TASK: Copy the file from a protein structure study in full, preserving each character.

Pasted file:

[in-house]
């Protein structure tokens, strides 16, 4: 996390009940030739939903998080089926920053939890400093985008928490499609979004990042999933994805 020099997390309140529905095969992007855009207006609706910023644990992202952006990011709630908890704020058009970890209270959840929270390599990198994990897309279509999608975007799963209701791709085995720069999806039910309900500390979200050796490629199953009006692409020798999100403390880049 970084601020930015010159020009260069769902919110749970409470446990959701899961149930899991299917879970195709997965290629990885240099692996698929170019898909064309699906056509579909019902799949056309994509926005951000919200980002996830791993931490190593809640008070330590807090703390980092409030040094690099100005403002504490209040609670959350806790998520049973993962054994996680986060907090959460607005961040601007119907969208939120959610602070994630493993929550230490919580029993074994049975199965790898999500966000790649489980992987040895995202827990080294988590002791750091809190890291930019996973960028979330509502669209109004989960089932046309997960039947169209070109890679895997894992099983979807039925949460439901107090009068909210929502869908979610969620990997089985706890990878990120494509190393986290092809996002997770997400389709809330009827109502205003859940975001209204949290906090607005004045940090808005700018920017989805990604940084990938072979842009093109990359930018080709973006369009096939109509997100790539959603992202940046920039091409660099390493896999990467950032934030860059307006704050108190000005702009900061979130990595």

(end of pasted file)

[in-house]
């Protein structure tokens, strides 16, 4: 996390009940030739939903998080089926920053939890400093985008928490499609979004990042999933994805 020099997390309140529905095969992007855009207006609706910023644990992202952006990011709630908890704020058009970890209270959840929270390599990198994990897309279509999608975007799963209701791709085995720069999806039910309900500390979200050796490629199953009006692409020798999100403390880049 970084601020930015010159020009260069769902919110749970409470446990959701899961149930899991299917879970195709997965290629990885240099692996698929170019898909064309699906056509579909019902799949056309994509926005951000919200980002996830791993931490190593809640008070330590807090703390980092409030040094690099100005403002504490209040609670959350806790998520049973993962054994996680986060907090959460607005961040601007119907969208939120959610602070994630493993929550230490919580029993074994049975199965790898999500966000790649489980992987040895995202827990080294988590002791750091809190890291930019996973960028979330509502669209109004989960089932046309997960039947169209070109890679895997894992099983979807039925949460439901107090009068909210929502869908979610969620990997089985706890990878990120494509190393986290092809996002997770997400389709809330009827109502205003859940975001209204949290906090607005004045940090808005700018920017989805990604940084990938072979842009093109990359930018080709973006369009096939109509997100790539959603992202940046920039091409660099390493896999990467950032934030860059307006704050108190000005702009900061979130990595």